A 2-week-old male came to clinic for his health supervision visit. The family had many first-time parent questions and were adapting to the infant and his needs. The past medical history showed a term male born without difficulties.
The pertinent physical exam he was 3.645 kg, and was past birth weight of 3.380 kg. His length and head circumference were 75%. On physical examination he showed a few lesions of erythema toxicum on his cheeks. On his alveolar ridge he had some fluid-filled inclusions on the palate mid-line and posterior. The rest of his examination was normal.
The diagnosis of a healthy male with erythema toxicum and Epstein’s pearls was made. The family had not noticed the Epstein’s pearls and became concerned. The physician noted how these were a normal variation and would resolve as would the erythema toxicum.
Milia are small, usually < or = to 3 mm, benign, white, superficial keratinous cysts. They can arise spontaneously (are defined as primary) or because of other conditions (are defined as secondary). Milia can occur at any age but are common in adult patients. However, primary care providers for neonates see it commonly as well as congenital milia occurs in 40-50% of newborns.
Milia occurs more often on the face (especially the nose), but also scalp, neck/upper parts of the trunk and upper extremities. They usually resolve spontaneously in a few weeks, but patient and parent preference may dictate treatment. Treatment options include simple extraction by nicking and lateral pressure to extract the keratin. Other options include topical retinoids, electrocautery, or electrodissection. The differential diagnosis for congenital milia usually includes molluscum contagiosum which has a central umbilication, miliaria crystallinia which has pin-point clear vesicles, sebaceous hyperplasia which is usually more yellow than white in color, transient neonatal pustular melanosis where the vesicles present at birth rupture in a couple of days and heal with hyperpigmentation or candidal or bacterial lesions.
Various images of milia can be seen in “To Learn More” below.
Benign primary milia in children and adults occur spontaneously but are more likely to involve the eyelids and cheeks.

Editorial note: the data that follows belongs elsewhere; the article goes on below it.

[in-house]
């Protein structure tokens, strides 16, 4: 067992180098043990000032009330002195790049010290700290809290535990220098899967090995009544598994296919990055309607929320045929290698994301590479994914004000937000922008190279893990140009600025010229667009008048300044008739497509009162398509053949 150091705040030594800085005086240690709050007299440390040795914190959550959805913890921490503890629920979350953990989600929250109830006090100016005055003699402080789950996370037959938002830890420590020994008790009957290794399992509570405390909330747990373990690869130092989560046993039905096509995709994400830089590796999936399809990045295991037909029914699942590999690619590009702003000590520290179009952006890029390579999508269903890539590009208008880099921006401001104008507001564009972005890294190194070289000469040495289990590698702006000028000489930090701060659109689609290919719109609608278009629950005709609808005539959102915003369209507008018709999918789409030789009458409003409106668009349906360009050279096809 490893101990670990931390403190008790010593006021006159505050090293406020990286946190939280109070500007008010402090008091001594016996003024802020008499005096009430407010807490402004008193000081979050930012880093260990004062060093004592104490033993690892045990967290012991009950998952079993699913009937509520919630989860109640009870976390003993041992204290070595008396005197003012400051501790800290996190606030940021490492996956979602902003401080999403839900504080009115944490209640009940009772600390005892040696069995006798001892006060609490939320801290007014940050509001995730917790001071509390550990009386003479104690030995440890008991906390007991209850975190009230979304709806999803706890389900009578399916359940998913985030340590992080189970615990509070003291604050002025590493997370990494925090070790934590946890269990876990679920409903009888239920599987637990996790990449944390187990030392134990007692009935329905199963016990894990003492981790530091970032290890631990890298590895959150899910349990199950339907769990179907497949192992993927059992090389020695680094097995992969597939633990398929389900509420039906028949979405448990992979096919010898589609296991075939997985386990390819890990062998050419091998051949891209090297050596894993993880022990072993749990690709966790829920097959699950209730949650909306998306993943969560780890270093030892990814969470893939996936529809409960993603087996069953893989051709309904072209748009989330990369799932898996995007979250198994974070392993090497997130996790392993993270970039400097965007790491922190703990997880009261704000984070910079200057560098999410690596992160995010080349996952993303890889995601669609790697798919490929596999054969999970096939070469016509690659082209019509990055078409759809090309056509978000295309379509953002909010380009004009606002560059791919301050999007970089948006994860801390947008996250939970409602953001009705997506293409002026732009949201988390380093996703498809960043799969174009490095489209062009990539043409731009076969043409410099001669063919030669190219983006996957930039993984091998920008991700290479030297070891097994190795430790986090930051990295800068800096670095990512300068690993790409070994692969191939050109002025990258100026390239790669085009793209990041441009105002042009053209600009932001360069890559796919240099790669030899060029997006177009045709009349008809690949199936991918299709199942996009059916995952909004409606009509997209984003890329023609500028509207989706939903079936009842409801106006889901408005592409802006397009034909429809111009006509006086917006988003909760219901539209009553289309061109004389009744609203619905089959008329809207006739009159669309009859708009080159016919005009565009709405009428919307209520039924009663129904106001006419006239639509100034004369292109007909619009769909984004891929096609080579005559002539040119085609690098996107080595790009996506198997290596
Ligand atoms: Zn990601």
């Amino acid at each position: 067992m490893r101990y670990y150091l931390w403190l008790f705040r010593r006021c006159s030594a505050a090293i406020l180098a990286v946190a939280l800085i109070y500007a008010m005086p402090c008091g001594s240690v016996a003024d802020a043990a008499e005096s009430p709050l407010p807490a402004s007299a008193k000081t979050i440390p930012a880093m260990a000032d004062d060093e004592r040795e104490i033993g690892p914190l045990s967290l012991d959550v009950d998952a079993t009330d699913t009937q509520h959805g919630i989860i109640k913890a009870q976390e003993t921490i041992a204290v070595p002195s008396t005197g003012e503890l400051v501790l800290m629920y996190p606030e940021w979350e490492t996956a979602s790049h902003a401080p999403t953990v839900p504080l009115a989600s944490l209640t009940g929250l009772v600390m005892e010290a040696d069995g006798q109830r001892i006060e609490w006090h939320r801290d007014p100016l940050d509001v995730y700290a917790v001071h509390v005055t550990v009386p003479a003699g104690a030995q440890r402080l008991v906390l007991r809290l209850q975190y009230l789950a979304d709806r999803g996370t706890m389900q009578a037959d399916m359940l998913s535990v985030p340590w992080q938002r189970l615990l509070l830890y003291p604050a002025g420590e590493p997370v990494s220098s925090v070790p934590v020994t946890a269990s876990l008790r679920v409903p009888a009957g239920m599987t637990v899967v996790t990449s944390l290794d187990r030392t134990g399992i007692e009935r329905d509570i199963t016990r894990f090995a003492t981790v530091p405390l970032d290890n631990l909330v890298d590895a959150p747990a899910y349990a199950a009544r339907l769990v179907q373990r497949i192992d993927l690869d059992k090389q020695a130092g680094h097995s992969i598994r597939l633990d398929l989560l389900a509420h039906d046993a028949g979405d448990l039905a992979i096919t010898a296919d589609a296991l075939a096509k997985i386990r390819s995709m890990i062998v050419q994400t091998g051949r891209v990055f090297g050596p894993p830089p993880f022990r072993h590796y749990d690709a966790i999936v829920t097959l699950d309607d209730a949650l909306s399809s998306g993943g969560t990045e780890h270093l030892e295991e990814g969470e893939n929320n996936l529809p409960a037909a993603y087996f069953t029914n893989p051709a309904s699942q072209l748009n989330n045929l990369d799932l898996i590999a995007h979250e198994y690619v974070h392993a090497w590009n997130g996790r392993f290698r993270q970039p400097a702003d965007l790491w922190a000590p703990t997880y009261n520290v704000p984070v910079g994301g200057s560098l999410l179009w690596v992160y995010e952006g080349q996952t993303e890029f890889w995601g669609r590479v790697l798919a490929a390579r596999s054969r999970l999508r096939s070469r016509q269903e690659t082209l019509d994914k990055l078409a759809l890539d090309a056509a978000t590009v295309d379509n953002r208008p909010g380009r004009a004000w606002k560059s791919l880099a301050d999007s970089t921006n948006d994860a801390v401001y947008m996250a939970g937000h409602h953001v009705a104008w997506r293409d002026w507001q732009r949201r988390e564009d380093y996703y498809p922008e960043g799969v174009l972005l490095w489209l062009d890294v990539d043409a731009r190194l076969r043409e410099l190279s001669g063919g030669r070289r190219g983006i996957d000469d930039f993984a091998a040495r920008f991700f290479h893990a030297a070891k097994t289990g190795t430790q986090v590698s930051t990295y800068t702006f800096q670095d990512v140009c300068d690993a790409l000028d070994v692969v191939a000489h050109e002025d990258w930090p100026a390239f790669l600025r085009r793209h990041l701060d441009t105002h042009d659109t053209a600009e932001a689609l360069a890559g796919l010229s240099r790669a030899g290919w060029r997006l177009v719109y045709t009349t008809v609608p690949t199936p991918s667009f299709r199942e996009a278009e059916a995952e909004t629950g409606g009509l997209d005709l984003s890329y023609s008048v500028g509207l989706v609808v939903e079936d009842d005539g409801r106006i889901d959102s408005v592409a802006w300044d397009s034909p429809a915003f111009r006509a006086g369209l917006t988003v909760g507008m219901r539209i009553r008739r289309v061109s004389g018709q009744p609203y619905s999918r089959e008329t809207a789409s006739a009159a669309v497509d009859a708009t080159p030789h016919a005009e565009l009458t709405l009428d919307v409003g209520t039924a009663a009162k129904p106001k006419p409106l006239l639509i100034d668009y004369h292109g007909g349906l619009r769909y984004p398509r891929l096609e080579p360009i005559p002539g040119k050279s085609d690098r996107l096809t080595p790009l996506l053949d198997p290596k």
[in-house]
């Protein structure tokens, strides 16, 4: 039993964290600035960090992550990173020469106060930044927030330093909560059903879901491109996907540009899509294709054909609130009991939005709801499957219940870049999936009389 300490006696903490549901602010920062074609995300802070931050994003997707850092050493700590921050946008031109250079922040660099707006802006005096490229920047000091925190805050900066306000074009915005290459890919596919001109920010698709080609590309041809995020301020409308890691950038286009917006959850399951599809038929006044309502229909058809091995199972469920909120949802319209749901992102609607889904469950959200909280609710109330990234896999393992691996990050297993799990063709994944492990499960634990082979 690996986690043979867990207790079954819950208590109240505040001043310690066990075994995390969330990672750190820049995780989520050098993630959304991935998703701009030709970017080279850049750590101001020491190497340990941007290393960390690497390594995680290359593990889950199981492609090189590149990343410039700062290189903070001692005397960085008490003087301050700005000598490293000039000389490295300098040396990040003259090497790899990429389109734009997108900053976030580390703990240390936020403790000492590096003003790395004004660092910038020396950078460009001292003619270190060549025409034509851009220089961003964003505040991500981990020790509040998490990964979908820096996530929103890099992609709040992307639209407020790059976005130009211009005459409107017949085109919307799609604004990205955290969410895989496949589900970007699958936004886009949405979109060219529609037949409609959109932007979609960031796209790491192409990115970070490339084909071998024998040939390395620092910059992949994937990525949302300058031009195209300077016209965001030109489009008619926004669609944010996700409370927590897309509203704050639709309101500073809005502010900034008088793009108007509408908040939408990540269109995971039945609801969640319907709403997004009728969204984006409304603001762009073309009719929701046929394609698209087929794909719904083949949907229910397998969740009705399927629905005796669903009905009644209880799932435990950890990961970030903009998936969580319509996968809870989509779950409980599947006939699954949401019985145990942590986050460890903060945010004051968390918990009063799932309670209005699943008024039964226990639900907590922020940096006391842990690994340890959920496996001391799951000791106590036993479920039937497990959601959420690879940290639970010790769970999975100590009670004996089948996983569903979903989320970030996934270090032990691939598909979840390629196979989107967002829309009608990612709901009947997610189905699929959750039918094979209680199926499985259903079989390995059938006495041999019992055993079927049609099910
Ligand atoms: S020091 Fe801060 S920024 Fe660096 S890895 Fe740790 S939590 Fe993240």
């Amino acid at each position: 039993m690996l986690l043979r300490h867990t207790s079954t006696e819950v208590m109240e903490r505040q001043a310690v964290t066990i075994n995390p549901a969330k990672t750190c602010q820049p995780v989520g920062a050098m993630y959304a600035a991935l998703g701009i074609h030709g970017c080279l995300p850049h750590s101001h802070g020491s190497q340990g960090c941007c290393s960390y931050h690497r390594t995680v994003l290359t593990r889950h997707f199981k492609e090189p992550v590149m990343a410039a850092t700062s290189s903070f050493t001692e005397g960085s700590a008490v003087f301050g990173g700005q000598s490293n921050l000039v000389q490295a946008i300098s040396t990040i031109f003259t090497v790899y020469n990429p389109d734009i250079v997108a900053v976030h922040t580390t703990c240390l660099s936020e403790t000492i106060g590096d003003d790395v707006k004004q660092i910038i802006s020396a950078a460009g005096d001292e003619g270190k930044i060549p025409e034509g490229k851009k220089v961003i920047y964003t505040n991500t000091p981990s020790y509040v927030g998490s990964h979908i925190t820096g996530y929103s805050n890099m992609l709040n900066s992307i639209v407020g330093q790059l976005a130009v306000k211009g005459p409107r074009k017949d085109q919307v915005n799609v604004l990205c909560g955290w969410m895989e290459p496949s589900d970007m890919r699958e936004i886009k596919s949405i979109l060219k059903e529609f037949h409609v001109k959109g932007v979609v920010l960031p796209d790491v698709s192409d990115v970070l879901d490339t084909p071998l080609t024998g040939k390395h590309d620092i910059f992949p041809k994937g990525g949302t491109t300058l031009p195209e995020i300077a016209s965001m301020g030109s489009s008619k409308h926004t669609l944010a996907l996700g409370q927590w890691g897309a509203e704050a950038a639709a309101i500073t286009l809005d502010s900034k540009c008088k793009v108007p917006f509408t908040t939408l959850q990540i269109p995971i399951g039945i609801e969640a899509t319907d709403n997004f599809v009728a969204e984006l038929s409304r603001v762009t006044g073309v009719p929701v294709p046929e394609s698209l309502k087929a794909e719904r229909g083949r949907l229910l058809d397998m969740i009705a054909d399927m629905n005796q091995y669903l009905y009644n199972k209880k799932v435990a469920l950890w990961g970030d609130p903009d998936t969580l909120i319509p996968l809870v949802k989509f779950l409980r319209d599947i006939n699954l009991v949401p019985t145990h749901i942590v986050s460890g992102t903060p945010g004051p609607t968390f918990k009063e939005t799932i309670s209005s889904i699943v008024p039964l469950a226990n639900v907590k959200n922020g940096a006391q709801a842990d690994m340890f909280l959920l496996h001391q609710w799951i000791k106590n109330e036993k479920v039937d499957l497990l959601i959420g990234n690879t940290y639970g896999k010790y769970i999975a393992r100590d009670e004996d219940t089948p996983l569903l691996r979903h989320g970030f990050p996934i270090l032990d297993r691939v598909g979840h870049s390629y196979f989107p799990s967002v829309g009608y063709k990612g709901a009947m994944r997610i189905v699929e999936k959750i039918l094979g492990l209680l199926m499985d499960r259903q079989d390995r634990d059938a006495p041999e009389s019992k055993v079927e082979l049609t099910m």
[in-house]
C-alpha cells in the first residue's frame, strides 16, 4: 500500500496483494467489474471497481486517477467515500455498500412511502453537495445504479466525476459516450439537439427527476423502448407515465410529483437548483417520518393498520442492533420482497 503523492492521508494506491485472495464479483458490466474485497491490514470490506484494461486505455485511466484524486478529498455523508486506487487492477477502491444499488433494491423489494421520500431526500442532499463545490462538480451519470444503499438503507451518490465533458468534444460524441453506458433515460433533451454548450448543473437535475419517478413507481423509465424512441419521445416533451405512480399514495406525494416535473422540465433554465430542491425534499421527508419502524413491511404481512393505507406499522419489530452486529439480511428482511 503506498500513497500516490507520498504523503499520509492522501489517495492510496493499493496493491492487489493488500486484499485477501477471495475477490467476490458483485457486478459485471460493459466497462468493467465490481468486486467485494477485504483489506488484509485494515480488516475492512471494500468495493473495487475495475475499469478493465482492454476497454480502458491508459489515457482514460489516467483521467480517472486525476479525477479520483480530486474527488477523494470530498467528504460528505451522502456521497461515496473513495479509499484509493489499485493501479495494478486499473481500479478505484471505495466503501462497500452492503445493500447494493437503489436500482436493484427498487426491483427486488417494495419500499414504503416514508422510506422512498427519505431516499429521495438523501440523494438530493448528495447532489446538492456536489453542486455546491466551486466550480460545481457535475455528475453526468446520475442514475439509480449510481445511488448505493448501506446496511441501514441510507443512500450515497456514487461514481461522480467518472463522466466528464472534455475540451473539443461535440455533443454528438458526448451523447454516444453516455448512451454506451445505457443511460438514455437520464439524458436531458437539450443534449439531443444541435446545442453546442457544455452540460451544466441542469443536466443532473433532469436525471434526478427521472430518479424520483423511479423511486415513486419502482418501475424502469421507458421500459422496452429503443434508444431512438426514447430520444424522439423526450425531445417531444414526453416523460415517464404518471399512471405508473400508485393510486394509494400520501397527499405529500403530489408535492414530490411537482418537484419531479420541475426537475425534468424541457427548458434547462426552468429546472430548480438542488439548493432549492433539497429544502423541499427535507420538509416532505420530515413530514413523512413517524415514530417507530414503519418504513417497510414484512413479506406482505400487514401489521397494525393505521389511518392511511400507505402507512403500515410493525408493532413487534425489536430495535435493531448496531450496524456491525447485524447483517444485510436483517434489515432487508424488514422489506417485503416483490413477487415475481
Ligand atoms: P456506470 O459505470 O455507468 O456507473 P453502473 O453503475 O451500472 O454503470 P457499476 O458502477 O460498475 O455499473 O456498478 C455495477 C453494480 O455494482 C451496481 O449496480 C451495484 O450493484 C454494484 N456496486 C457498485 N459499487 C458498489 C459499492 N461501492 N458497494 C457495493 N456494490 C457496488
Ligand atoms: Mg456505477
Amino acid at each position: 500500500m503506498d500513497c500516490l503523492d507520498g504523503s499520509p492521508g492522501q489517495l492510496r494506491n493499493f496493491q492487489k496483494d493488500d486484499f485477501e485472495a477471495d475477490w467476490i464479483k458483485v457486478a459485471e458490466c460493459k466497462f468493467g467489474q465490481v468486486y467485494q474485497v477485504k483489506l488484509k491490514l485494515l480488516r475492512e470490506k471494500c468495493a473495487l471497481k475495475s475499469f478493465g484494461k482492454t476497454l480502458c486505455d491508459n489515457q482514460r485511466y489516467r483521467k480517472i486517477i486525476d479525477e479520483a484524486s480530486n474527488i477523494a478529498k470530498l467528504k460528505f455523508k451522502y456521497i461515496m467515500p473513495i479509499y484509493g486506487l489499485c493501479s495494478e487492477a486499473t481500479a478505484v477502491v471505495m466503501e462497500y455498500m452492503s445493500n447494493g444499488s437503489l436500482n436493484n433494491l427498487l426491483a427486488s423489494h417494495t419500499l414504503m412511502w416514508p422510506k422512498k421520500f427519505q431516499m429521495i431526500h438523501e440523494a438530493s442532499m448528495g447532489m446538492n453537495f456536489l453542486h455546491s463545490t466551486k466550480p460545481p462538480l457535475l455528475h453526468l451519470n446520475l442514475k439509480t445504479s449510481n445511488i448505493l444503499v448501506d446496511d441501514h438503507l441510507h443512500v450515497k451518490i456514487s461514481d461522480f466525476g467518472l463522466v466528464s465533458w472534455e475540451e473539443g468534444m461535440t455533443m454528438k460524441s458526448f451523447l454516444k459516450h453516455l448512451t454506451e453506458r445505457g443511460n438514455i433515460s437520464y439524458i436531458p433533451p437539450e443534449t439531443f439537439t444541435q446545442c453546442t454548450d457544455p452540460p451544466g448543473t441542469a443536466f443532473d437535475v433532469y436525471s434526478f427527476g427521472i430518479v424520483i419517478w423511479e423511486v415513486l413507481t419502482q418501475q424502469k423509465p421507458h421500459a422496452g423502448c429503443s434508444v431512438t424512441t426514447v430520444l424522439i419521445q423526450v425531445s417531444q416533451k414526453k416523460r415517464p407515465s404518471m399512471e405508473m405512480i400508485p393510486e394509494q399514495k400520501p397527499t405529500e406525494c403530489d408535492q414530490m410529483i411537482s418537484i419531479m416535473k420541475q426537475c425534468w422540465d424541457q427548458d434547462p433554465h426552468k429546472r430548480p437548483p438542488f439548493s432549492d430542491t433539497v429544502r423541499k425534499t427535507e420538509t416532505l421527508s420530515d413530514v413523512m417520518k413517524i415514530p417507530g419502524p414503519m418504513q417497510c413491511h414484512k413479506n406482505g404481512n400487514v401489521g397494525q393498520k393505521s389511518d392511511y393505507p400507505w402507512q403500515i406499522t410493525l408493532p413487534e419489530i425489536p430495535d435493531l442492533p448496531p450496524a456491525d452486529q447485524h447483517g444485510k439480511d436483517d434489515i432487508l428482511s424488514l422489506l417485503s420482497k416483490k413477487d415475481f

Other milia variations include:
- Milia en plaque which is rare but has an erythematous plaque lesion with multiple milia lesions contained within it.
- Nodular grouped milia are also uncommon and are similar but have a nodule with multiple milia contained within it.
- Generalized milia with nevus depigmentosus where multiple milia are found in the area of hypopigmentation.
- There are multiple genetic syndromes which also include milia as part of their syndrome. For example hereditary vitamin D dependent rickets, or basal cell nervus syndrome.
- Secondary milia are localized milia but associated with disease, trauma or medications. They can resolve spontaneously but are less likely.
Oral equivalents of congenital milia are seen with the oral inclusion cysts called Epstein’s pearls on the palate near the midline raphe or Bohn’s nodules on the alveolar ridge and lateral palate.
Questions for Further Discussion
1. What are some options for oral thrush treatment? A review can be found here
2. What causes leukoplakia? A review can be found here
3. What are some of the skills dentists bring to overall pediatric health?
- Disease: Milia | Infant and Newborn Care
- Age: Newborn
To Learn More
To view pediatric review articles on this topic from the past year check PubMed.
Information prescriptions for patients can be found at MedlinePlus for these topics: Common Infant and Newborn Problems.
To view current news articles on this topic check Google News.
To view images related to this topic check Google Images.
To view videos related to this topic check YouTube Videos.
Berk DR, Bayliss SJ. Milia: a review and classification. J Am Acad Dermatol. 2008;59(6):1050-1063. doi:10.1016/j.jaad.2008.07.034
Kansal NK, Agarwal S. Neonatal milia. Indian Pediatr. 2015;52(8):723-724.
Wang AR, Bercovitch L. Congenital Milia En Plaque. Pediatr Dermatol. 2016;33(4):e258-259. doi:10.1111/pde.12888
Zaouak A, Chamli A, Ben Jennet S, Hammami H, Fenniche S. Milia en plaque. La Presse Medicale. 2019;48(12):1589-1590. doi:10.1016/j.lpm.2019.09.001
Donna M. D’Alessandro, MD
Professor of Pediatrics, University of Iowa